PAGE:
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tourist tsouris

Saturday is a day off for this project. Splendid, I thought: I will explore a couple museums, treat myself to lunch, stay out of Debbie’s way for the day.

So I took off, starting with the Fogg Art Museum. It’s free Saturday mornings, which is nice; it’s less than a mile from here. Since Saturday was a nice day, all the trees are blooming, a few tulips are still out, pansies profusing, a splendid day to walk around.

And I promised myself the “unofficial Harvard Tour,” run by students, after lunch. That’s free, though they politely suggest a $20 tip. At the Fogg, I looked at Renaissance paintings and enjoyed the many detailed explanatory notes: about a shift from episodic style (paintings with many little scenes from a story fitted into a landscape) to paintings of a single, dramatic and emotional scene from a story; about restorations and underlays, about different pigments. The paintings were mostly religious, with some portraits and some classical scenes.

A favorite, though I didn’t note the artist or date: a painting of the Last Judgment: Christ is above, in the center; angels and such with trumpets are here and there. Two large figures in the middle appear to be in monastic habits; they are looking at Christ with hands clasped in prayer and looking, to tell the truth, rather anxious about the whole thing. There are a few women, and it’s not clear whether they’re paying attention at all. One seems to be washing her hair. Most remarkable: the ground is brown dirt, and is dotted with holes with faces staring up. They too are anxious, but not as worried looking as our monastic friends. I am also reading Tom Wright on the resurrection of the body; this painting was very much full of bodies. I will add that none of the figures had a Michaelangelo-David abdomen to be envied; they all — Christ included — could have used some serious ab work by our standards.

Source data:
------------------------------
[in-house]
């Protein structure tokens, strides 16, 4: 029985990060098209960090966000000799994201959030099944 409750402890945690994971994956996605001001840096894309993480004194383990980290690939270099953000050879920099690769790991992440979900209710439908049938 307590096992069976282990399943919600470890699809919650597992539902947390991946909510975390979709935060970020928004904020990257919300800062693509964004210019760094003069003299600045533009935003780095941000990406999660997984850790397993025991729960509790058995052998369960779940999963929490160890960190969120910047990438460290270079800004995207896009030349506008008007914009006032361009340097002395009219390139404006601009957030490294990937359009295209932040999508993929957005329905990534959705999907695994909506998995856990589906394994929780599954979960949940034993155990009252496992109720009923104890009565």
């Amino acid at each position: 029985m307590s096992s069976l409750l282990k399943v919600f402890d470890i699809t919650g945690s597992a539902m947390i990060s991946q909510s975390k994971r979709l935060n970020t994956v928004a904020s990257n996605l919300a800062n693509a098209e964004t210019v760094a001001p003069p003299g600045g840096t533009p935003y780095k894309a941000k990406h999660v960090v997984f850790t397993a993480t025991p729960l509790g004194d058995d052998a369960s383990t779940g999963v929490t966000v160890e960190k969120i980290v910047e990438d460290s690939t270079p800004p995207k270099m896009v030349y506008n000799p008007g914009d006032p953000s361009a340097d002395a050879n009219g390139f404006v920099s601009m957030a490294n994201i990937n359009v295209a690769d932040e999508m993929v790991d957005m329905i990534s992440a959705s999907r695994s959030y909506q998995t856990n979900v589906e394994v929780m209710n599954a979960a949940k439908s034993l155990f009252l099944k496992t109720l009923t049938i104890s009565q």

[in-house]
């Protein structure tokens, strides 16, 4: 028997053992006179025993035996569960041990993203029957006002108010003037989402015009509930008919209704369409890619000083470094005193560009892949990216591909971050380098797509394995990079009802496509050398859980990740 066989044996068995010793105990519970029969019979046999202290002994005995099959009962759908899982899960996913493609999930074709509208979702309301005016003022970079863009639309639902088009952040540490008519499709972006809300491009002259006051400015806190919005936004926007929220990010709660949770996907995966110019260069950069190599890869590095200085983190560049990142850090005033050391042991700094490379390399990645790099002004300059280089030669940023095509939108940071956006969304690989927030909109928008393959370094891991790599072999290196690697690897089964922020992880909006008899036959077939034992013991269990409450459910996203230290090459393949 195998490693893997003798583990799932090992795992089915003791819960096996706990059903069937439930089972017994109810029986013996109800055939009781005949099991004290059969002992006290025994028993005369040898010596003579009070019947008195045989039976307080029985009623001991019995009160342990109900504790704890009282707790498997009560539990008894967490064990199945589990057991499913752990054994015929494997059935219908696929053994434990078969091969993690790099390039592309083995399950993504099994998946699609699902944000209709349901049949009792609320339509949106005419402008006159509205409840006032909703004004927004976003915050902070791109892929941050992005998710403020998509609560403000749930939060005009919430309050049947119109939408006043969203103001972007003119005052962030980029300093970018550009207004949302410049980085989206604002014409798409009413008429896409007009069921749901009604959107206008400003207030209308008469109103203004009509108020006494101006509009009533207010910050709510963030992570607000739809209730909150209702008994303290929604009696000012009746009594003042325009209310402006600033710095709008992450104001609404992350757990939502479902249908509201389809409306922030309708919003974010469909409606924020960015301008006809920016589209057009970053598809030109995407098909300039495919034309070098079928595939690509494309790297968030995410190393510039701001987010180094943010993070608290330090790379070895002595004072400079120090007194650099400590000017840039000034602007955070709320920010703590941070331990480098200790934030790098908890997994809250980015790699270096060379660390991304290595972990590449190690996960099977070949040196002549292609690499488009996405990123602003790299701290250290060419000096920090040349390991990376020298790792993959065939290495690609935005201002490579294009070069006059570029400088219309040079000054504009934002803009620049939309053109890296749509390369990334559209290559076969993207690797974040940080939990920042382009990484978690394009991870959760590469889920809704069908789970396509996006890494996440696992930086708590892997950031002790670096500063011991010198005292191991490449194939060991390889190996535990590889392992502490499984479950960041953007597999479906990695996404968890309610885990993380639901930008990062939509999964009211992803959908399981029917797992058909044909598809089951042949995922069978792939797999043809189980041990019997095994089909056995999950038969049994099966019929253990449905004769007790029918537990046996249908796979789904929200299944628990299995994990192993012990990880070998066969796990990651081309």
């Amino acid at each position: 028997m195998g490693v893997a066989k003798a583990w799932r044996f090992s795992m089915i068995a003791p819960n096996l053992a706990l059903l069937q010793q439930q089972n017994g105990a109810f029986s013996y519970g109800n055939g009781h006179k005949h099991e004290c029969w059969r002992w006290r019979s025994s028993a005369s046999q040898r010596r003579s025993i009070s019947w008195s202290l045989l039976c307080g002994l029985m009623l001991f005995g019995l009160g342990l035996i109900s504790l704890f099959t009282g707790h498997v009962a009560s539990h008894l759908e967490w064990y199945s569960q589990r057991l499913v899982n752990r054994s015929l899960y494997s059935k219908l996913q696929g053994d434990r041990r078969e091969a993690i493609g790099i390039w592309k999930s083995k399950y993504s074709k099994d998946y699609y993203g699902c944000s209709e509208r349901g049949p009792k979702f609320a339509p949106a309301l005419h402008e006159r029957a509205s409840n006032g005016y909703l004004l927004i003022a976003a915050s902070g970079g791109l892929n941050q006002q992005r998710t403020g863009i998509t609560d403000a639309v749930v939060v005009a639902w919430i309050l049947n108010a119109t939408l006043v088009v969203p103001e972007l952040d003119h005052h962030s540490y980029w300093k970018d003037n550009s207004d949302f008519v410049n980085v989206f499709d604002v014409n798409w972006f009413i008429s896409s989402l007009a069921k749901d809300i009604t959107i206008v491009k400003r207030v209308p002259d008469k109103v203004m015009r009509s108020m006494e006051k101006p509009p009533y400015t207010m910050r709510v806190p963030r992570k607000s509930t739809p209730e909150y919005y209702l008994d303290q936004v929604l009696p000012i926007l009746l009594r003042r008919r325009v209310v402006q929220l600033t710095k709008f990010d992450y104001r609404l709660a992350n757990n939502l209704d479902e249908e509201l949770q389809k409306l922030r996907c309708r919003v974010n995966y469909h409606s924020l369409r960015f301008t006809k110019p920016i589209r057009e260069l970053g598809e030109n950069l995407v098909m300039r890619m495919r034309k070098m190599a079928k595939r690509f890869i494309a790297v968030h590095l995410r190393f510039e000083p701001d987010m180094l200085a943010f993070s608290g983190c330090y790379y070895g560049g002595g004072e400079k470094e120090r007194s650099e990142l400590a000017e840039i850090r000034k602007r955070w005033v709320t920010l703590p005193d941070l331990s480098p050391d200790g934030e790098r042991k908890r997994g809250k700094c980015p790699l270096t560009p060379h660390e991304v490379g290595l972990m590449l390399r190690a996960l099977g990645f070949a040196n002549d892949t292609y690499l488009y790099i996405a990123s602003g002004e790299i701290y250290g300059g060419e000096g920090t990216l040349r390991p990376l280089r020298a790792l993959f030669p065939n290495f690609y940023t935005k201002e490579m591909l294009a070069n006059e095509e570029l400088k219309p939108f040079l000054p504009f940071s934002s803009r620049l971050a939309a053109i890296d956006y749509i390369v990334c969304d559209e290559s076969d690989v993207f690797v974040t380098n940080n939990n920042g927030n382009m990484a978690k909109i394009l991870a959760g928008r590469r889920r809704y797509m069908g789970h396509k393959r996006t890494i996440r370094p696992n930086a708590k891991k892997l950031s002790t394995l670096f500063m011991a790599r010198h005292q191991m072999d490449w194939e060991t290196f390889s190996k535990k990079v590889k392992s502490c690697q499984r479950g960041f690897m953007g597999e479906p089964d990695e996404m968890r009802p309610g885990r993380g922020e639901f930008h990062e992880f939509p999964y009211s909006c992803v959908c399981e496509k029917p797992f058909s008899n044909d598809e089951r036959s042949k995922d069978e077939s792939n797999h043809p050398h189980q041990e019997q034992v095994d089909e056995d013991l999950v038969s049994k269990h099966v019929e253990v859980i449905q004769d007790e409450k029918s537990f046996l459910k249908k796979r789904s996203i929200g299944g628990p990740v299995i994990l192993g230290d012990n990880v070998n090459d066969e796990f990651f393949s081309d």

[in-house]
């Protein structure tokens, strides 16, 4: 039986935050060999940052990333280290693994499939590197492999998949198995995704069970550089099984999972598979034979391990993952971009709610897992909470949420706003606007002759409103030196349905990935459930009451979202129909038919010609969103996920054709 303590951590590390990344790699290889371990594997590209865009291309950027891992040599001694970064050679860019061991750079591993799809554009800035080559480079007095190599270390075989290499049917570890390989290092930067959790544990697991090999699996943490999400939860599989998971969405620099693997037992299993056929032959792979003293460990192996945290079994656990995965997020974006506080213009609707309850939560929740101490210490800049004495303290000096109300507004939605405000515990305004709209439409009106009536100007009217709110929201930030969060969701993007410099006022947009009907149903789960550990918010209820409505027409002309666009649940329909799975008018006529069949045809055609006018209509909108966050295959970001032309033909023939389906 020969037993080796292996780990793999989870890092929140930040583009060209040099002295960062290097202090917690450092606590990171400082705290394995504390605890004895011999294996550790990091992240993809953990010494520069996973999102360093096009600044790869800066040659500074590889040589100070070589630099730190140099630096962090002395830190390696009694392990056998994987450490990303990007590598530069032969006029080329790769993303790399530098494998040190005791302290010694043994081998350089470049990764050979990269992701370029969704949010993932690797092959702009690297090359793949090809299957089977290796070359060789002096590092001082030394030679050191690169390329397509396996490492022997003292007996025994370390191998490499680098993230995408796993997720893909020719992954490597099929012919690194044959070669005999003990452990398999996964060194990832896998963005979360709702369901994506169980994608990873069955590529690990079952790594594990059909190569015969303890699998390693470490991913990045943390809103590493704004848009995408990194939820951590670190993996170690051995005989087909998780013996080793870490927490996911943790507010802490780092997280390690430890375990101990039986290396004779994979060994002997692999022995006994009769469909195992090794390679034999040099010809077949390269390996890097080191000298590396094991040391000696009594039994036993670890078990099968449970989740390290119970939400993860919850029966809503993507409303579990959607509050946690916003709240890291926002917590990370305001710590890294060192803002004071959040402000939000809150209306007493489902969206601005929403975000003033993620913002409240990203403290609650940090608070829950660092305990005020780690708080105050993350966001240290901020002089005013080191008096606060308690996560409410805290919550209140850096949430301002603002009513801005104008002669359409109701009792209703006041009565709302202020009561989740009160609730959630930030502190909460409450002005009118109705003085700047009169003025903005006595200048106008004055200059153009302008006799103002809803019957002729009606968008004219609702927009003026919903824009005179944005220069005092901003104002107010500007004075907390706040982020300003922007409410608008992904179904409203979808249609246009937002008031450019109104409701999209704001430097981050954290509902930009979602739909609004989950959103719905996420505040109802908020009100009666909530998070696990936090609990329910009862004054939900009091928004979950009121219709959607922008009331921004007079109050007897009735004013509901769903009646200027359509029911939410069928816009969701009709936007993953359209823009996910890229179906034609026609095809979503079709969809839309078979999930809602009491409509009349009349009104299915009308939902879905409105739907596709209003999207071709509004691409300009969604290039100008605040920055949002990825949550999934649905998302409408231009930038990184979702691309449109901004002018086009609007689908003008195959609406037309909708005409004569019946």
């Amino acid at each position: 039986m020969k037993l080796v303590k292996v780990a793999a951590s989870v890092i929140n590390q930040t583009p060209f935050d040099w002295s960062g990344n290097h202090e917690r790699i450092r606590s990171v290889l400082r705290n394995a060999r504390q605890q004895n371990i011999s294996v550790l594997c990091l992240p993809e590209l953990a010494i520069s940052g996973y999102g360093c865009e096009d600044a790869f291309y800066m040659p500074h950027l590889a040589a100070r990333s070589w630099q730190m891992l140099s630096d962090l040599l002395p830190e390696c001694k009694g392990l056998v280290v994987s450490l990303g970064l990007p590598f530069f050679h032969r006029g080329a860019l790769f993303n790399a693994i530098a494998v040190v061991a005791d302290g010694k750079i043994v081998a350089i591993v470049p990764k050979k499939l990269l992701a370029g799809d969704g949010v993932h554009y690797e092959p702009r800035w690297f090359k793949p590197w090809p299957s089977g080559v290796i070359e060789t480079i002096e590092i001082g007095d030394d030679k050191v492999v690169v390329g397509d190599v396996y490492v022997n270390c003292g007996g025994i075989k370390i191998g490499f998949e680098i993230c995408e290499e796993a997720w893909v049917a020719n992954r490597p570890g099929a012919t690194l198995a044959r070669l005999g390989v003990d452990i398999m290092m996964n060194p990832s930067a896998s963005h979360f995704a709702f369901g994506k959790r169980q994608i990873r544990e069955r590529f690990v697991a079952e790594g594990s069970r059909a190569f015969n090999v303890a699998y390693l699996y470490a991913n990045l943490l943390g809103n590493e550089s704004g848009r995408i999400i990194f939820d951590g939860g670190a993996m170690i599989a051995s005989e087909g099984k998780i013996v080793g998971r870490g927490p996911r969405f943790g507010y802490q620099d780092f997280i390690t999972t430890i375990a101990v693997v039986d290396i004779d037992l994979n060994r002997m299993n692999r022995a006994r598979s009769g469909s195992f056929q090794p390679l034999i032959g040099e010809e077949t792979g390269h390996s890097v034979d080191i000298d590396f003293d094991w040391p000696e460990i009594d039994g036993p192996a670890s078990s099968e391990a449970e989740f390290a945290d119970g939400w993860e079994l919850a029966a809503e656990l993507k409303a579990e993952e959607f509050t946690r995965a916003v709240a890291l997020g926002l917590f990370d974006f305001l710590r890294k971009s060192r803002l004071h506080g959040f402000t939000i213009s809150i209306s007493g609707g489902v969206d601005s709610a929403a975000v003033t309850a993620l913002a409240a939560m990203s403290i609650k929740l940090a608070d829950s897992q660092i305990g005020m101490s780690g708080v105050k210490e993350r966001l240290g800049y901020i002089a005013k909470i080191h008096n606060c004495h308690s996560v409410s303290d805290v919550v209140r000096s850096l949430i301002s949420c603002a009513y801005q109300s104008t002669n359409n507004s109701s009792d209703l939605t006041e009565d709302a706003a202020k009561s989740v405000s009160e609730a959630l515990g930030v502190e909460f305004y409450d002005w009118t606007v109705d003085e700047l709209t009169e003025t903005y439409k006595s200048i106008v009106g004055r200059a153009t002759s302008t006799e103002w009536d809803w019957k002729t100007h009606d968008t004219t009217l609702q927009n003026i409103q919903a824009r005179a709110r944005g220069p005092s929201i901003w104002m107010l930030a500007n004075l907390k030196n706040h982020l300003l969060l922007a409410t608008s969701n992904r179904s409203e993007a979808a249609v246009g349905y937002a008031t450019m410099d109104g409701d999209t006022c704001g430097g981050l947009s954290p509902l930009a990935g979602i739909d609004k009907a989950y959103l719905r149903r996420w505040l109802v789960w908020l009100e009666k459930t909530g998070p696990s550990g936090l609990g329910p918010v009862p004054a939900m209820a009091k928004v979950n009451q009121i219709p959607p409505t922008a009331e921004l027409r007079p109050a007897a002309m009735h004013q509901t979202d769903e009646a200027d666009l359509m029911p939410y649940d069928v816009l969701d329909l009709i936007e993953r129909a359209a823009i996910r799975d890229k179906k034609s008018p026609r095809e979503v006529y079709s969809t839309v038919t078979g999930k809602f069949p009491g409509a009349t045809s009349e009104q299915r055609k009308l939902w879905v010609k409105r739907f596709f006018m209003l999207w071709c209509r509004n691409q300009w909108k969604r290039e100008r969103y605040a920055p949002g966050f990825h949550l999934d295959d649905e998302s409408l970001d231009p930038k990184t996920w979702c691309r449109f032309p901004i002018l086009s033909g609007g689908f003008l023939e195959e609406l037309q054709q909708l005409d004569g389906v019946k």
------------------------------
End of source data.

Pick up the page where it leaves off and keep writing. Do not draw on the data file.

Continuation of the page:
Next, lunch before the tour. Off to an ATM to get cash. Let me summarize the next frustrating hour by saying that my ATM — which I had used without a hitch three days earlier, which I have used in many states and overseas — was not accepted by any ATM at any bank. I contemplate my options. It’s Saturday afternoon; my bank is closed. Don’t think they’ll be thrilled mailing a new card to — well, where? I don’t have access to Debbie’s mailbox. I’ve never bothered to do PIN numbers for a credit card. I still have a Charlie card (for the subway), a credit card, and an emergency $50 bill. It’s May 10. I may need to become penurious and stop getting a café au lait every morning before I hit the subway.

Sunday morning, fortified with my $50 now broken into small bills, I headed in my red shirt (it was Pentecost, I’m sure you all wore red) for Boston Common. The subway machine ate my Charlie card. Just swallowed it, no entrance, no return. For the first time, I saw a subway agent actually on-site. He rescued my card and pointed out that it had developed a kink (it’s cardboard). The machines do not like bent cards. He gave me a plastic card, suggested I go on Monday to the office at the Downtown Crossing stop where they could transfer my month pass to the more durable card. Splendid, off I went, got to the Cathedral in time for their 10 am main service despite delays because of a fire someplace else on the line.

All was well until I was ready to return. I have at this point a bent Charlie card good until 5/31 if it were good at all, and a plastic Charlie card with no fare on it. There are kiosks where you can add value at every entrance, and no subway agent, so, since I think Boston is losing money on how much I use the monthly pass, I decided to spring for $5 on the new card to last till Monday. The machine did not want to read my Mastercard at all.

I never though of myself as having a magnetic personality, but I seem to be death on cards with magnetic stripes these days.

Outcome: there is an American Express office just off Harvard Square; with my American Express card, some ID, and a check, they’ll cash a check for free, so I’m back in coffee money. The newly-enhanced plastic Charlie card works and makes me feel I know what I’m doing. The Mastercard worked just fine at another kiosk. Nonetheless I went down to South Station to buy a return Amtrack ticket while my plastic funds are still working. The Unofficial Harvard Tour? maybe next weekend. You never know.

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